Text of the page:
The possibility of a digital tax – another measure aimed at taxing businesses based on the location of their customers – would primarily affect tech companies and businesses in digitally-driven industries such as e-commerce and online advertising. . The notion of a digital tax has been controversial in the past due to the perception that such a tax unfairly targets US technology companies; this perception led the Trump administration to withdraw from these discussions.
These international discussions on a global minimum tax and a digital tax have now received a boost thanks to Biden’s tax proposals to fund infrastructure investments and also his willingness to re-engage in exploring alternative approaches to operating d ‘a digital tax.
Anticipate the impact
International tax rules are complicated. The evolution of globalization and digital business models involves rethinking sourcing strategies, operating sites, sourcing and delivery channels, scope of centralized versus decentralized operations, sharing of technology and intellectual property, talent management and related investments – and corporate taxes have an impact on each of these decisions. Multinational companies may be concerned about any tax increase, but they also want security and simplicity. US-based businesses will need to consider the interplay between a potential global minimum tax and evolving US tax policy, which should encourage the relocation of manufacturing operations and also ensure that global profits are properly taxed.
These national and global tax policies, if well designed, have the potential to simplify the tax framework by eliminating some redundancies. A global minimum tax can reduce or eliminate compliance with other global tax rules that become redundant in a system where there is no tax arbitration. At the same time, such a tax can increase compliance issues and the possibility of businesses getting caught up in disputes between governments trying to collect a larger share of taxes under the new framework.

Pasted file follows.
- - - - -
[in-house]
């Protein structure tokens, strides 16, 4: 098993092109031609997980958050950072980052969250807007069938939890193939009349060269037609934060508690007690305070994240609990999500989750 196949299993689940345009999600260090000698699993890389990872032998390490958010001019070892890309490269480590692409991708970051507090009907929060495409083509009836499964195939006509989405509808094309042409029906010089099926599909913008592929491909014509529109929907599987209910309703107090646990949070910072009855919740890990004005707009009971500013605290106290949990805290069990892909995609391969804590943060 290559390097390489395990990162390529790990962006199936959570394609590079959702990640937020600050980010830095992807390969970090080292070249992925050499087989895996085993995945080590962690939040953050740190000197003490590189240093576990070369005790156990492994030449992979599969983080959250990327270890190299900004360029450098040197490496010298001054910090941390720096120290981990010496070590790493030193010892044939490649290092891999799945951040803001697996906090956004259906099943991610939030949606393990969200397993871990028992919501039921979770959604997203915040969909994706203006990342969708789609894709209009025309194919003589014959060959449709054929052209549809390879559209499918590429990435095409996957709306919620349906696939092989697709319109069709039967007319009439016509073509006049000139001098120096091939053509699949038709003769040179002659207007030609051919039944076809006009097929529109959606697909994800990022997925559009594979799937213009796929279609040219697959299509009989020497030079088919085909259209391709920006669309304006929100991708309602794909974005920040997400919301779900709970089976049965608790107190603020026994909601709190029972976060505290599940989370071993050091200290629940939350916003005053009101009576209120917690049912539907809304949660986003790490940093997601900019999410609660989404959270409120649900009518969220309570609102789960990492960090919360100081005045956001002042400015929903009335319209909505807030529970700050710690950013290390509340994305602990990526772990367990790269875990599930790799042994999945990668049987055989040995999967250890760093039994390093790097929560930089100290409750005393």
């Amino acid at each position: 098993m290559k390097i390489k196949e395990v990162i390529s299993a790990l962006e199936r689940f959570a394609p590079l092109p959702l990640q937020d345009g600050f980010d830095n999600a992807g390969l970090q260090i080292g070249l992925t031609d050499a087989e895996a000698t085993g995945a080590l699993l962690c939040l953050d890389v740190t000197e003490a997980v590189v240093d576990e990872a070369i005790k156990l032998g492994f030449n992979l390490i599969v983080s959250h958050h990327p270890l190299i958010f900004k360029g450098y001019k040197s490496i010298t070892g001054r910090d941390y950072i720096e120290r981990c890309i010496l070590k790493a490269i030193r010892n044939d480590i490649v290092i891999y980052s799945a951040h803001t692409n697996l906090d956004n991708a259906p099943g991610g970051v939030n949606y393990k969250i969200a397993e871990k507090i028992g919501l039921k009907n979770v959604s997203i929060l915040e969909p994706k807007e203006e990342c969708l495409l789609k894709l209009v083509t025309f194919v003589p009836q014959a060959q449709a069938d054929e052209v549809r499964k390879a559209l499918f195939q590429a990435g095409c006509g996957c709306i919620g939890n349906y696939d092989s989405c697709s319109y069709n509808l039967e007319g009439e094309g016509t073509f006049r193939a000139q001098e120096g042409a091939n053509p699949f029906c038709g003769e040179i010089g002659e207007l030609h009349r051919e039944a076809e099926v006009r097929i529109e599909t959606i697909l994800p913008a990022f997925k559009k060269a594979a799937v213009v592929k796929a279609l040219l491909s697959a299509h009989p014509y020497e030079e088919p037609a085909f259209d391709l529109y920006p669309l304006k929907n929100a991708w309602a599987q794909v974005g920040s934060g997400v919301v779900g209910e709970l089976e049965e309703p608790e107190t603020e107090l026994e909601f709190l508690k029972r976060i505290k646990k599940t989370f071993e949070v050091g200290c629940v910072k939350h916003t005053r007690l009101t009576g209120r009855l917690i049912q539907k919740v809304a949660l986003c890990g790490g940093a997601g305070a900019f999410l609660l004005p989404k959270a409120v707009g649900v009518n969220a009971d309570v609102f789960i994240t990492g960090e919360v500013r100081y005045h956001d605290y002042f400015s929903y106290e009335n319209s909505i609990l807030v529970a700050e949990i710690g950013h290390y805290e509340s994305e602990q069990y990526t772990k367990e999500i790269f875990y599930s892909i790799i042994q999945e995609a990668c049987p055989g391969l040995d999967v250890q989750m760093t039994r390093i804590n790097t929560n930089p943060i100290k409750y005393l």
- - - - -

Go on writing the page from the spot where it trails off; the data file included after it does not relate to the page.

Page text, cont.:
There are a lot of negotiations that need to be done for a global minimum tax to be successful, and there are a lot of practical issues that need to be resolved before it becomes an effective reality. In a post-pandemic world where countries must fund fiscal stimulus spending, rebuild supply chain and infrastructure, and respond to growing calls for tax fairness, we can be sure that tax policy will be at the forefront. Multinational companies can argue that an increase in global tax rates could reduce their competitiveness and their ability to create more jobs. Research indicates that most of the benefits of tax rate cuts during the 2017 U.S. tax reforms went to shareholders, not workers. Countries must agree on a fiscal framework that encourages job creation, competitiveness and a level playing field. As multinational companies adapt to new supply chain models, the ability to adapt to changing tax laws is also essential.
Shruti Gupta has over 15 years of experience advising multinational clients on transfer pricing planning, supply chain structuring, global compliance and controversy management strategies. She is a Senior Analyst in RSM’s Industry Eminence program, which positions its analysts to understand, forecast and communicate the economic, business and technological trends that are shaping the industries served by RSM.